Well, it happened again. In his first game with the Golden Knights, Nick Cousins found the back of the net helping his new team take home the win. He became the 6th Golden Knights to score in his debut this season and the 3rd to do it in the last four games.

Yeah, that was fun. It’s been a crazy couple of days here with all the travel but there’s no better way to be thrown in the fire than to play a game at home and obviously it was great to contribute. -Cousins

In the Golden Knights history, 10 players scored in their debut.  The first to do it was James Neal, in the Golden Knights first-ever game. Then, both Alex Tuch and Vadim Shipachyov tallied in the same game against Boston a few weeks later. Then, it went dry for quite a while and the entirety of last season.

10/6/17 – James Neal (2)
10/15/17 – Vadim Shipachyov*
10/15/17 – Alex Tuch*
4/3/18 – Brandon Pirri
10/2/19 – Cody Glass*
10/27/19 – Nic Roy
12/3/19 – Chandler Stephenson
2/20/20 – Alec Martinez
2/23/20 – Patrick Brown
2/26/20 – Nick Cousins
*NHL debut

In total, the Golden Knights have gotten a goal from 10 of the 47 skaters to make their debut and it’s happened in 10 of the 25 games (a lot of guys debuted on 10/6/17 and 10/15/17).

The Golden Knights have had team success along with the goal scorers this year, another new phenomenon for 2019-20. In games with skaters making their debuts, Vegas was 5-4-1 in 2017-18 and 2-3-0 in 2018-19. This year, they are 9-1-0 with the only loss coming in Keegan Kolesar’s debut against Columbus.

Oddly enough, goals are far more common than assists. 10 players have scored a total of 11 goals, but in the 25 games in which Golden Knights have debuted, there have only been seven assists. Four of the seven came in the Golden Knights inaugural game in Dallas on October 6th, 2017.

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DeBoer Gives A Peek Into How He Views The Golden Knights Special Teams

(Photo Credit: SinBin.vegas Photographer Brandon Andreasen)

Over the course of an 82 game season, special teams will be the determining factor in a fairly large number of games. Of the 225 regular season games in franchise history, only 71, or 32%, have seen no power play goals scored by either team. In other words, in two out of every three games, special teams will change the final score by at least one goal, usually more like two or three.

It gets even more important in the playoffs as just eight of the Golden Knights 27 playoff games have been goalless from the power plays. (And we all remember how last season ended.)

So, to see the Golden Knights operating at just 19% on the power play and killing at just 76%, both below league average, under DeBoer, there would be an expectation of a bit of concern from the head coach.

I haven’t spent as much time on the power play. I mean I know it got cold there the first seven or eight games I was here. I think we only got one or two but I think long term and the history of the power play here it’s been pretty good so my concern level isn’t high there. -DeBoer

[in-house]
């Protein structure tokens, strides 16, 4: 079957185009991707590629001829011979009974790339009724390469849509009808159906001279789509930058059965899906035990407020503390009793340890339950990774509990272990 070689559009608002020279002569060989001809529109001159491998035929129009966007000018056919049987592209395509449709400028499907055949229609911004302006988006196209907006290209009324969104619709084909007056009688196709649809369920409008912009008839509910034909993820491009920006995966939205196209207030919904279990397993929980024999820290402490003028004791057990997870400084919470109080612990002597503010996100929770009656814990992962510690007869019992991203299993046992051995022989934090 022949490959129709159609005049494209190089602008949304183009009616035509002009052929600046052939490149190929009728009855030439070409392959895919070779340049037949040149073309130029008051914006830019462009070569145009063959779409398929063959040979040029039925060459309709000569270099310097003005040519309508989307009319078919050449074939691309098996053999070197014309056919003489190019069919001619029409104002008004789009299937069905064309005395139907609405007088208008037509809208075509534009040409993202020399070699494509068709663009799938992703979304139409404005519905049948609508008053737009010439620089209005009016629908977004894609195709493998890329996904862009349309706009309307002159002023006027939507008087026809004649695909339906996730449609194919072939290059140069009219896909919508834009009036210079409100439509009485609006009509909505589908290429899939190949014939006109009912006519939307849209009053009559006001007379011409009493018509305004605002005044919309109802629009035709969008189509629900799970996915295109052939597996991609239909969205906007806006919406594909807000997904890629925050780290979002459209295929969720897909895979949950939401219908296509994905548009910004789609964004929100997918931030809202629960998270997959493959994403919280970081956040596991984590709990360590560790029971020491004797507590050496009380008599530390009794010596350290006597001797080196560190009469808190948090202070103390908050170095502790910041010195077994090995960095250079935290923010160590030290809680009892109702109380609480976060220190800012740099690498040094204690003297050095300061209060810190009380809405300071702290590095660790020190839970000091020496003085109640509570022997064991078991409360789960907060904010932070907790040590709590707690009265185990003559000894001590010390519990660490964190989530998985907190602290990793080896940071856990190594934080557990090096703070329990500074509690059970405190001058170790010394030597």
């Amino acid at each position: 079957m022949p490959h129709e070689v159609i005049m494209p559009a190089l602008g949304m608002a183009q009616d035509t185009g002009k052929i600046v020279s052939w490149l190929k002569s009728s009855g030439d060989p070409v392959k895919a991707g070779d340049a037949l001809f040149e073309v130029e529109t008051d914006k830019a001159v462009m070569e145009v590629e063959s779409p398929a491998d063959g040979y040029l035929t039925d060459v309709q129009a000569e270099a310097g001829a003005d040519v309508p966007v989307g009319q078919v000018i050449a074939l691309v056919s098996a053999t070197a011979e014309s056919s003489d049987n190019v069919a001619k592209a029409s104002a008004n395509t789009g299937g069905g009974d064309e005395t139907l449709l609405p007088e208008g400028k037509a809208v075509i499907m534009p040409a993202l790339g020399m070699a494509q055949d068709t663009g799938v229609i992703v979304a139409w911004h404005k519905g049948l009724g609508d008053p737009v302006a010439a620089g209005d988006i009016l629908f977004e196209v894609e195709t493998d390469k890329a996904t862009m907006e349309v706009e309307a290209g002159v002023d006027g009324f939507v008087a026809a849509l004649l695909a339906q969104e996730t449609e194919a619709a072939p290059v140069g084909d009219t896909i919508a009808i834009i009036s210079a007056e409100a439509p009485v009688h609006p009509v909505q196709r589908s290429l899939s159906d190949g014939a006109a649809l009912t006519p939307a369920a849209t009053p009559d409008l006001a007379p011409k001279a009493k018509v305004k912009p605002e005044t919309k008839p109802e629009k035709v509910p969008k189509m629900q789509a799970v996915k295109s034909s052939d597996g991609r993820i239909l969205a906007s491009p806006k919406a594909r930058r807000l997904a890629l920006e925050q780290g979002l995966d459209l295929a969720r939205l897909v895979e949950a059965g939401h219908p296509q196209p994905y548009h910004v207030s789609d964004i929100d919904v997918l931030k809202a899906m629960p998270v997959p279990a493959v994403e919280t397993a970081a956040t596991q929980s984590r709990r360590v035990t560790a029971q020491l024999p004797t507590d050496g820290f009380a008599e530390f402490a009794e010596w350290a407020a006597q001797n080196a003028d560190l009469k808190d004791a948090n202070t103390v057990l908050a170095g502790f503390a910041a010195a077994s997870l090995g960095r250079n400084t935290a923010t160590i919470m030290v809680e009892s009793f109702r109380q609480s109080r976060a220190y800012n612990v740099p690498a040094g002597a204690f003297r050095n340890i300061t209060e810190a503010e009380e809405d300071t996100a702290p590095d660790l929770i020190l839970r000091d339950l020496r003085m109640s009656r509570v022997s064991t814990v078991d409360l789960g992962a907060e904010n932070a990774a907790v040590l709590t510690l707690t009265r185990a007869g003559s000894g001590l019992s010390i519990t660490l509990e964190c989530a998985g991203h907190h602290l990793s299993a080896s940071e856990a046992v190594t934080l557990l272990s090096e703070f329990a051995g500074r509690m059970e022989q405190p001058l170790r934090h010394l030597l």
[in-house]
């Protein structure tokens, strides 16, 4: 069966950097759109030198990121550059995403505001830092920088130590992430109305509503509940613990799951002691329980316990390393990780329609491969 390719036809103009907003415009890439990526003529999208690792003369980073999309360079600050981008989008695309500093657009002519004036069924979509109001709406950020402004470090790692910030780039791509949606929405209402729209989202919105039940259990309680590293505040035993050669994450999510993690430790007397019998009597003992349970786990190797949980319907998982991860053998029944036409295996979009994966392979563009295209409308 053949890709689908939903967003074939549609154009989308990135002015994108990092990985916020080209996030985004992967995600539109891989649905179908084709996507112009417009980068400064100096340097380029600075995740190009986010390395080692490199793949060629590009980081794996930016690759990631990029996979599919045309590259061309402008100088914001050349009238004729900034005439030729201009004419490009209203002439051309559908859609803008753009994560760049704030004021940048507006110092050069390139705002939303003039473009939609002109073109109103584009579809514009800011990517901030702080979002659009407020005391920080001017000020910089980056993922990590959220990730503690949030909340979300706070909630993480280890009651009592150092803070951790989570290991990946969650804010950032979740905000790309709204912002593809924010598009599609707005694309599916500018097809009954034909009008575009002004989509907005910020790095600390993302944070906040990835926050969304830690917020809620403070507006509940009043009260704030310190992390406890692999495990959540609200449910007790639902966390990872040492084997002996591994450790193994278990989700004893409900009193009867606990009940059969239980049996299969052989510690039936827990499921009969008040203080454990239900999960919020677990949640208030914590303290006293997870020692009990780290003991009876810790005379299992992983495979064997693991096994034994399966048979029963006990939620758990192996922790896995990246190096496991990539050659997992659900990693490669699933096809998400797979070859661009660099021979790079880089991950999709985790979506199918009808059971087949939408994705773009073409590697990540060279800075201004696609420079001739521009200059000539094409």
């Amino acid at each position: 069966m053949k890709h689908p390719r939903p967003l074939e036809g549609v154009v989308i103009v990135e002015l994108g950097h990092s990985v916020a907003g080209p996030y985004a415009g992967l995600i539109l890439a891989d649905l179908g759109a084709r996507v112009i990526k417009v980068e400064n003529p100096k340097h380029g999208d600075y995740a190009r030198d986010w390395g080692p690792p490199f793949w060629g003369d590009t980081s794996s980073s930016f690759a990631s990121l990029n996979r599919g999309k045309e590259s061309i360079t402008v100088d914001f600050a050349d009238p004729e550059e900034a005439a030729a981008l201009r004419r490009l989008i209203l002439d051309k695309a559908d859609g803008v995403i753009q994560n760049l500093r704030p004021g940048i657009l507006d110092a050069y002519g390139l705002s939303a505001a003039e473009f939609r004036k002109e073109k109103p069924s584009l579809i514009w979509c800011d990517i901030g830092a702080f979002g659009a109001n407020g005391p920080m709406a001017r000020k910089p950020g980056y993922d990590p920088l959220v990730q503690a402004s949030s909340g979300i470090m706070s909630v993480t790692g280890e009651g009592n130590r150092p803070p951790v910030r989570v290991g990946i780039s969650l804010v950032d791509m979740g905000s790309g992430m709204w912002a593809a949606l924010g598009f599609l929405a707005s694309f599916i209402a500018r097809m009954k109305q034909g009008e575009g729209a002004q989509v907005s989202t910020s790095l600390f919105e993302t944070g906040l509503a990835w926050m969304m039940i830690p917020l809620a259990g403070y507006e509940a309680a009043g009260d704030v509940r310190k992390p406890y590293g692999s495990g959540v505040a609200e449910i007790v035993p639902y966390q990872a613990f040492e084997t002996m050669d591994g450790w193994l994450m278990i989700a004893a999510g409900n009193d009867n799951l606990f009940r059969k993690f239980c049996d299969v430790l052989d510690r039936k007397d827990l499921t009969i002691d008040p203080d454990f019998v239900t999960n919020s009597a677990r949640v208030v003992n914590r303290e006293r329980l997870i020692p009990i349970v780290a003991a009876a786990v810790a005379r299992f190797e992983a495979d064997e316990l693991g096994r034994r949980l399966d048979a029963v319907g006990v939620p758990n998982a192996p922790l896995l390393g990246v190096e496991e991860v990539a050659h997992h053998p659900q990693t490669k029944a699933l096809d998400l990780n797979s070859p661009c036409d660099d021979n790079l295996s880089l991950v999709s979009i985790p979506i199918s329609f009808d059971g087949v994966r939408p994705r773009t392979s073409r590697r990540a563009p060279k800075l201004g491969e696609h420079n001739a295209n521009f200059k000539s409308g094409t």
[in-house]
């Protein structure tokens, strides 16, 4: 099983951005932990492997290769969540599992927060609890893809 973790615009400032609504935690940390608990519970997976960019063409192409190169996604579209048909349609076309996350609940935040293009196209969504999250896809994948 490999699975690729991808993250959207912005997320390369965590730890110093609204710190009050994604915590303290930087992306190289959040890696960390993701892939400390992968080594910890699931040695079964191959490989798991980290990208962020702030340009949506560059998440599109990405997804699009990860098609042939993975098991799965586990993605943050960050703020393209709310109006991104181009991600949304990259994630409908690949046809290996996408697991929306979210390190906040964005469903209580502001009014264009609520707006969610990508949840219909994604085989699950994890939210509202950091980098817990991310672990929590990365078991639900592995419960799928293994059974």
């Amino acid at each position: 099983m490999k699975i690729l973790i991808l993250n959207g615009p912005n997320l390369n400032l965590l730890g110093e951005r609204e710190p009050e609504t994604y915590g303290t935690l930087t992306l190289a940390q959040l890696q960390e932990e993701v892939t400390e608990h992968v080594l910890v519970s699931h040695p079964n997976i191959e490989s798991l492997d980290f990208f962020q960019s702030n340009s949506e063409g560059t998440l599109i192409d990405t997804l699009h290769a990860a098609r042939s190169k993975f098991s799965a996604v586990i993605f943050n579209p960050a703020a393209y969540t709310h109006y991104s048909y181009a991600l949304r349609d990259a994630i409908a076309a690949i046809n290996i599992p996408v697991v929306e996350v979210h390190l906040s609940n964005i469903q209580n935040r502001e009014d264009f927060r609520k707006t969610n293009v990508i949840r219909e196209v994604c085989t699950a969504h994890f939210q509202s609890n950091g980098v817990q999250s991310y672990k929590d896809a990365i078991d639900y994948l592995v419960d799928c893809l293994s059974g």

The Golden Knights put up four power play goals in five opportunities against the St. Louis Blues on Thursday, but if you throw those out, they’ve hit on just three of 31 since DeBoer took the job. That’s an 11 game span in which they are scoring at under 10%. The NHL’s worst power play team in 2019-20 is Chicago at 14%.

I thought we got back to some foundation of what it should look like the other night (against St. Louis) and we got rewarded for that.

Vegas finished last season just a shade below 17%, which saw them in 25th place at the end of the regular season. They were much better in Year 1 at 21%, but still barely ranked in the top 10. Over the course of the franchise’s history, they haven’t exactly been a juggernaut and with DeBoer they’ve struck in just four of his 12 games.

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The First 10 Games Of The DeBoer Era

(Photo Credit: SinBin.vegas Photographer Brandon Andreasen)

Anytime there’s a change in regime it takes time for the new person in charge to make the adjustments before the world sees results. For Presidents, we give them 100 days. For NHL head coaches, let’s go with 10 games.

Pete DeBoer’s 10th game behind the Golden Knights bench was on Thursday where he led his team to a crazy overtime win over the St. Louis Blues. It moved the team’s record under DeBoer to 5-3-2. They’ve scored 37 goals while allowing 34 with the power play operating at 22.6% and killing at 75%. Their shot share is a whopping 58.5% and the PDO has remained steady under 100 at 98.3.

Let’s start by comparing this all with Gallant, who coached the Golden Knights for 49 games before being let go.

 DeBoerGallantDifference
Record5-3-224-19-6
Point %.600.551+.049
GF per game3.703.08+0.62
GA per game3.43.04-0.36
Power Play22.6%22.1%+0.5%
Penalty Kill75%78.8%-3.8%
Shooting %10.1%9.1%+1.0%
Save %.876.900-.024

The numbers show DeBoer up a bit in most categories, but the changes are far from significant.

There have been 8 head coaching changes in the NHL this season. One is Gallant, one just happened yesterday, so we’ve got six others to work with. How did their teams stack up over the first 10 games you ask? We head back to the table!